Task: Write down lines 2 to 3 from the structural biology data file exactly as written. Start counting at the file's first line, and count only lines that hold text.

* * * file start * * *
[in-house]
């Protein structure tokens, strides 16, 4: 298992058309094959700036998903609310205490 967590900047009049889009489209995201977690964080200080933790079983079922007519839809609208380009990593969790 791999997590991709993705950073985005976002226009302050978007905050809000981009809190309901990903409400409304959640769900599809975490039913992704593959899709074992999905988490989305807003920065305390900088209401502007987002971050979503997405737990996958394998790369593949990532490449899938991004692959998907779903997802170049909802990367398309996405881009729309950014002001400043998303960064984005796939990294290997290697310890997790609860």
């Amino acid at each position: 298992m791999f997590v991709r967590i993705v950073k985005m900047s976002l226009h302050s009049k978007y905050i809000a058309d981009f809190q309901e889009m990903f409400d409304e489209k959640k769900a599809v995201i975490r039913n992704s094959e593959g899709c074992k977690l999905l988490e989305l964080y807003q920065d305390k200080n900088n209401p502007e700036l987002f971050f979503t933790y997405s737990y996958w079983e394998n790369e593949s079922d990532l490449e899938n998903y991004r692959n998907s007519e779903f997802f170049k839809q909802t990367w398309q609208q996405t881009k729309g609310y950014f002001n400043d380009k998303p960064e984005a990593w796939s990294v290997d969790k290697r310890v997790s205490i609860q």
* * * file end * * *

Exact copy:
């Protein structure tokens, strides 16, 4: 298992058309094959700036998903609310205490 967590900047009049889009489209995201977690964080200080933790079983079922007519839809609208380009990593969790 791999997590991709993705950073985005976002226009302050978007905050809000981009809190309901990903409400409304959640769900599809975490039913992704593959899709074992999905988490989305807003920065305390900088209401502007987002971050979503997405737990996958394998790369593949990532490449899938991004692959998907779903997802170049909802990367398309996405881009729309950014002001400043998303960064984005796939990294290997290697310890997790609860």
């Amino acid at each position: 298992m791999f997590v991709r967590i993705v950073k985005m900047s976002l226009h302050s009049k978007y905050i809000a058309d981009f809190q309901e889009m990903f409400d409304e489209k959640k769900a599809v995201i975490r039913n992704s094959e593959g899709c074992k977690l999905l988490e989305l964080y807003q920065d305390k200080n900088n209401p502007e700036l987002f971050f979503t933790y997405s737990y996958w079983e394998n790369e593949s079922d990532l490449e899938n998903y991004r692959n998907s007519e779903f997802f170049k839809q909802t990367w398309q609208q996405t881009k729309g609310y950014f002001n400043d380009k998303p960064e984005a990593w796939s990294v290997d969790k290697r310890v997790s205490i609860q």